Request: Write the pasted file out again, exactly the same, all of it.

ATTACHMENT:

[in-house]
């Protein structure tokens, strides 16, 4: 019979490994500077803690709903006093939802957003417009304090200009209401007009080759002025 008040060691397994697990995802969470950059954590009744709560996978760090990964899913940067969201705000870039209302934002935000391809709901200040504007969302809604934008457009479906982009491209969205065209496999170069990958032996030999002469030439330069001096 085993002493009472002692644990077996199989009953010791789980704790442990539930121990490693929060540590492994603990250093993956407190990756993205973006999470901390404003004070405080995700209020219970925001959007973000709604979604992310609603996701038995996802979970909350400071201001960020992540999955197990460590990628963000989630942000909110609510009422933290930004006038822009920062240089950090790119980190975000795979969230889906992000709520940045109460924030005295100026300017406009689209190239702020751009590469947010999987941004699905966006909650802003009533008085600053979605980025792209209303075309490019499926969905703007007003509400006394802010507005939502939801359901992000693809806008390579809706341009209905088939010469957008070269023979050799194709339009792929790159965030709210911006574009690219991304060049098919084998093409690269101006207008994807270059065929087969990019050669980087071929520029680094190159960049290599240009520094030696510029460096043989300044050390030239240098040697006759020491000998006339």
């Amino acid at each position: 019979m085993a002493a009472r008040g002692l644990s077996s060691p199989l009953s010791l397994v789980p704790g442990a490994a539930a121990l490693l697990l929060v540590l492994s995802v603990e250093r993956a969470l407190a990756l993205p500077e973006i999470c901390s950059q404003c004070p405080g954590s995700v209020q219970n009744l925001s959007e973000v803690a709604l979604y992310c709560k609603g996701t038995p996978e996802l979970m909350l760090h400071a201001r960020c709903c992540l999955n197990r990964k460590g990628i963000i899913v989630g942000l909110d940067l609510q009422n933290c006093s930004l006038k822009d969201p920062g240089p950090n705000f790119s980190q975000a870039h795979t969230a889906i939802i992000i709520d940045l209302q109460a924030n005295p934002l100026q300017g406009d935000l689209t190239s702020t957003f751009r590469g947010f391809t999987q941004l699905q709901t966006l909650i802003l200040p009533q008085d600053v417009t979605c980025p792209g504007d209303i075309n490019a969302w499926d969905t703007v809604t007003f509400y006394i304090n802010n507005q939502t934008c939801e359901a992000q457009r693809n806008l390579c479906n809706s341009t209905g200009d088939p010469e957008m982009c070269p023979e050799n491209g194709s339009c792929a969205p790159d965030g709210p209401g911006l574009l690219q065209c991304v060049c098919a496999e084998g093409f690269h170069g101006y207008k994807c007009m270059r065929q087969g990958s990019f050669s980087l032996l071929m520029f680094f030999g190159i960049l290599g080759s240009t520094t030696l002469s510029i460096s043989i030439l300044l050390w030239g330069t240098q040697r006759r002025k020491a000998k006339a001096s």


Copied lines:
[in-house]
């Protein structure tokens, strides 16, 4: 019979490994500077803690709903006093939802957003417009304090200009209401007009080759002025 008040060691397994697990995802969470950059954590009744709560996978760090990964899913940067969201705000870039209302934002935000391809709901200040504007969302809604934008457009479906982009491209969205065209496999170069990958032996030999002469030439330069001096 085993002493009472002692644990077996199989009953010791789980704790442990539930121990490693929060540590492994603990250093993956407190990756993205973006999470901390404003004070405080995700209020219970925001959007973000709604979604992310609603996701038995996802979970909350400071201001960020992540999955197990460590990628963000989630942000909110609510009422933290930004006038822009920062240089950090790119980190975000795979969230889906992000709520940045109460924030005295100026300017406009689209190239702020751009590469947010999987941004699905966006909650802003009533008085600053979605980025792209209303075309490019499926969905703007007003509400006394802010507005939502939801359901992000693809806008390579809706341009209905088939010469957008070269023979050799194709339009792929790159965030709210911006574009690219991304060049098919084998093409690269101006207008994807270059065929087969990019050669980087071929520029680094190159960049290599240009520094030696510029460096043989300044050390030239240098040697006759020491000998006339």
């Amino acid at each position: 019979m085993a002493a009472r008040g002692l644990s077996s060691p199989l009953s010791l397994v789980p704790g442990a490994a539930a121990l490693l697990l929060v540590l492994s995802v603990e250093r993956a969470l407190a990756l993205p500077e973006i999470c901390s950059q404003c004070p405080g954590s995700v209020q219970n009744l925001s959007e973000v803690a709604l979604y992310c709560k609603g996701t038995p996978e996802l979970m909350l760090h400071a201001r960020c709903c992540l999955n197990r990964k460590g990628i963000i899913v989630g942000l909110d940067l609510q009422n933290c006093s930004l006038k822009d969201p920062g240089p950090n705000f790119s980190q975000a870039h795979t969230a889906i939802i992000i709520d940045l209302q109460a924030n005295p934002l100026q300017g406009d935000l689209t190239s702020t957003f751009r590469g947010f391809t999987q941004l699905q709901t966006l909650i802003l200040p009533q008085d600053v417009t979605c980025p792209g504007d209303i075309n490019a969302w499926d969905t703007v809604t007003f509400y006394i304090n802010n507005q939502t934008c939801e359901a992000q457009r693809n806008l390579c479906n809706s341009t209905g200009d088939p010469e957008m982009c070269p023979e050799n491209g194709s339009c792929a969205p790159d965030g709210p209401g911006l574009l690219q065209c991304v060049c098919a496999e084998g093409f690269h170069g101006y207008k994807c007009m270059r065929q087969g990958s990019f050669s980087l032996l071929m520029f680094f030999g190159i960049l290599g080759s240009t520094t030696l002469s510029i460096s043989i030439l300044l050390w030239g330069t240098q040697r006759r002025k020491a000998k006339a001096s």